Due to this, when building libc++ as a DLL, I build libc++abi as a static library, but manually override defines to get the same effect as if I had built libc++abi dynamically, and making the libc++ includes behave as if building libc++ itself, as the object files will be included within libc++.dll. Likewise, for libc++, I add defines to make libc++abi headers behave as if building libc++abi itself:

https://github.com/mstorsjo/llvm-mingw/blob/b9eb66bc/build-libcxx.sh#L143
https://github.com/mstorsjo/llvm-mingw/blob/b9eb66bc/build-libcxx.sh#L181

In the end, I top it off by linking the DLL with -Wl,--export-all-symbols. Without that, for me, a number of symbols aren't exported even if they are expected to. I believe that's a Clang-specific issue though, but I haven't analyzed it further yet, as this hack/workaround seems to work well enough for now.

// Martin

I hope to get it a little better than -Wl,--export-all-symbols.

Don't comment on that until you actually have gotten it all done - that part is not related to how they're built and linked, but whether the compiler emits dllexport for all the necessary symbols.

I've looked a bit closer on that matter now, and it's related to how libcxx does explicit template instantiation with visibility attributes (dllexport). Neither g++ nor clang in mingw mode will create dllexports for symbols from an explicit template instantiation with a dllexport attribute, while msvc and clang in msvc mode does. I can open a bug report with full details later.

Ok, please read with me, I try to be as clear as I could:
What I'm facing right now. The shared library build of libc++abi needs to process the import library: libc++.dll.a. But the linker gives undefined references to things like __imp__ZNSt8bad_castC1Ev.

Do the undefined referenes come from libc++.dll.a or the libc++abi object files themselves? The former should be a plain import library which shouldn't give any undefined references to that. And the libc++abi object files should define the symbol _ZNSt8bad_castC1Ev, shouldn't produce any references to the __imp_ prefixed symbol (since it's declared dllexport while building libc++abi).

When I run the nm tool on the archive libary cxx_objects.a I see symbols like these are all available.

What? cxx_objects.a, I presume, is an archive of the object files from libcxx. That should have undefined references to _ZNSt8bad_castC1Ev (or with an __imp_ prefix), but shouldn't provide a definition of it.

But I believe when I run the dlltool to make the import libary from cxx_objects.a I loose the visibility of the symbols (exported stuff).

Sorry but you have to be much much more precise than this, it's impossible to know exactly what you're implying here. Without even knowing what dlltool command you're running, on what files, it's pretty much impossible to say anything about this.

In the libcxx source folder in the subdirectory lib there are exp files that contain symbols for exports which needs to be applied somehow to the build of libc++. The file libc++abi2.exp contain the exports which I believe I would need. The symbol names match. In the build of libc++ in the cmake style they seem to do it on the final linking stage with options like -Wl,-reexported_symbols_list,<.exp file>.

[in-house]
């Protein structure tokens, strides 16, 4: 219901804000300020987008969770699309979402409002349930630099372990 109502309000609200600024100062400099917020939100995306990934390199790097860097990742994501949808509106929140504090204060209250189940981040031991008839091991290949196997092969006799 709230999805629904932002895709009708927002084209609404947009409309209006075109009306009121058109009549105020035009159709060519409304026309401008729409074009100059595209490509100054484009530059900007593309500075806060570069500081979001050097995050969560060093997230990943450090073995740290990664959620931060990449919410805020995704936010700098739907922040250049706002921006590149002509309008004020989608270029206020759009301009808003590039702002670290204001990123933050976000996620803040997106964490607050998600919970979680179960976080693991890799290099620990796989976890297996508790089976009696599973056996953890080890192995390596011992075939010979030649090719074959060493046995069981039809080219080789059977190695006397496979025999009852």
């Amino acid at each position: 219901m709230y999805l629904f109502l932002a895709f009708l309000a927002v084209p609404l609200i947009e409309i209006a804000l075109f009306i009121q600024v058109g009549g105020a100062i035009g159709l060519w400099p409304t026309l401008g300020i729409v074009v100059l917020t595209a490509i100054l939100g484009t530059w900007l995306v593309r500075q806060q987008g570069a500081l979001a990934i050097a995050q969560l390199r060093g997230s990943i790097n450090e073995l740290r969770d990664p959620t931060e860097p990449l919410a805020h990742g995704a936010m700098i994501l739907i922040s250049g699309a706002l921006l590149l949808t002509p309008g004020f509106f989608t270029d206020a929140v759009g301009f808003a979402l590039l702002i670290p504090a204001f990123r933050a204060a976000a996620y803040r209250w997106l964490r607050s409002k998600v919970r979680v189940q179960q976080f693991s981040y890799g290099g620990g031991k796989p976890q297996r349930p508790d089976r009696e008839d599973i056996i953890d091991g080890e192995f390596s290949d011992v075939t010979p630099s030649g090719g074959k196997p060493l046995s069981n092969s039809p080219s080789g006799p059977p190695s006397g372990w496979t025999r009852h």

I my situation it seems to make more sense to apply these symbols to the creation of the import library. But I cannot figure out with GNU binutil tool I should use for this and what options to use. I know I can do an --input-def option on the call to dlltool. But that libc++abi2.exp is not a Windows def file. So, I do need a little help with this.

You should be able to create a def file from it just by adding two lines at the top, "LIBRARY libc++abi.dll" and "EXPORTS" at the top of it, and create an import library with "dlltool -m <machine> -d libc++abi.def -l libc++abi.dll.a".

// Martin

This issue is now at https://bugs.llvm.org/show_bug.cgi?id=40256, framed as a Clang issue. If Clang is fixed to behave like GCC with respect to this (which probably makes the most sense, instead of making it behave like MSVC even thogh operating in MinGW mode), or already now with GCC, it should be possible to get the necessary export directives with the following untested patch for libcxx:

diff --git a/include/__config b/include/__config
index b8c2c33..fc1a472 100644
--- a/include/__config
+++ b/include/__config
@@ -706,7 +706,11 @@ namespace std {
  #define _LIBCPP_EXCEPTION_ABI _LIBCPP_DLL_VIS
  #define _LIBCPP_HIDDEN
  #define _LIBCPP_METHOD_TEMPLATE_IMPLICIT_INSTANTIATION_VIS
+#if defined(__MINGW32__) && defined(_LIBCPP_BUILDING_LIBRARY)
+#define _LIBCPP_TEMPLATE_VIS _LIBCPP_DLL_VIS
+#else
  #define _LIBCPP_TEMPLATE_VIS
+#endif
  #define _LIBCPP_ENUM_VIS

  #endif // defined(_LIBCPP_OBJECT_FORMAT_COFF)

// Martin

I believe you’d want to modify _LIBCPP_EXTERN_TEMPLATE_TYPE_VIS and _LIBCPP_CLASS_TEMPLATE_INSTANTIATION_VIS instead, since they’re applied to explicit instantiation declarations and definitions, respectively. _LIBCPP_TEMPLATE_VIS is applied to class templates in general, not explicit instantiations specifically.

Yes, that's probably more correct - and the diff ends up neater as well:

diff --git a/include/__config b/include/__config